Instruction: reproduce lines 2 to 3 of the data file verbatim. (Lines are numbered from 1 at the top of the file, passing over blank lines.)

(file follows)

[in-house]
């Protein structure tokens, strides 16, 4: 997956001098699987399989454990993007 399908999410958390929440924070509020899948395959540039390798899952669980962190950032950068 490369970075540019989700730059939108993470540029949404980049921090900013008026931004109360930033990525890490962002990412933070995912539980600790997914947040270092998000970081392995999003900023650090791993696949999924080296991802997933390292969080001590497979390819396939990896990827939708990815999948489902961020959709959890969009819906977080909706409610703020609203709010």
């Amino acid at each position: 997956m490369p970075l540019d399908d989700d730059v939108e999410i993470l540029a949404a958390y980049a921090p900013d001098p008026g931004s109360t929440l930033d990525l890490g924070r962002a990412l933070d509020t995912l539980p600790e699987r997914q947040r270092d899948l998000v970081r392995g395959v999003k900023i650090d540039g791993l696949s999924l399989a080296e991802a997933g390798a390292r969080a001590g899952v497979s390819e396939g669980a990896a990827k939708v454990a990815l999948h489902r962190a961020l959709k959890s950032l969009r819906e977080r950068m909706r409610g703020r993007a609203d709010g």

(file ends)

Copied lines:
């Protein structure tokens, strides 16, 4: 997956001098699987399989454990993007 399908999410958390929440924070509020899948395959540039390798899952669980962190950032950068 490369970075540019989700730059939108993470540029949404980049921090900013008026931004109360930033990525890490962002990412933070995912539980600790997914947040270092998000970081392995999003900023650090791993696949999924080296991802997933390292969080001590497979390819396939990896990827939708990815999948489902961020959709959890969009819906977080909706409610703020609203709010």
């Amino acid at each position: 997956m490369p970075l540019d399908d989700d730059v939108e999410i993470l540029a949404a958390y980049a921090p900013d001098p008026g931004s109360t929440l930033d990525l890490g924070r962002a990412l933070d509020t995912l539980p600790e699987r997914q947040r270092d899948l998000v970081r392995g395959v999003k900023i650090d540039g791993l696949s999924l399989a080296e991802a997933g390798a390292r969080a001590g899952v497979s390819e396939g669980a990896a990827k939708v454990a990815l999948h489902r962190a961020l959709k959890s950032l969009r819906e977080r950068m909706r409610g703020r993007a609203d709010g």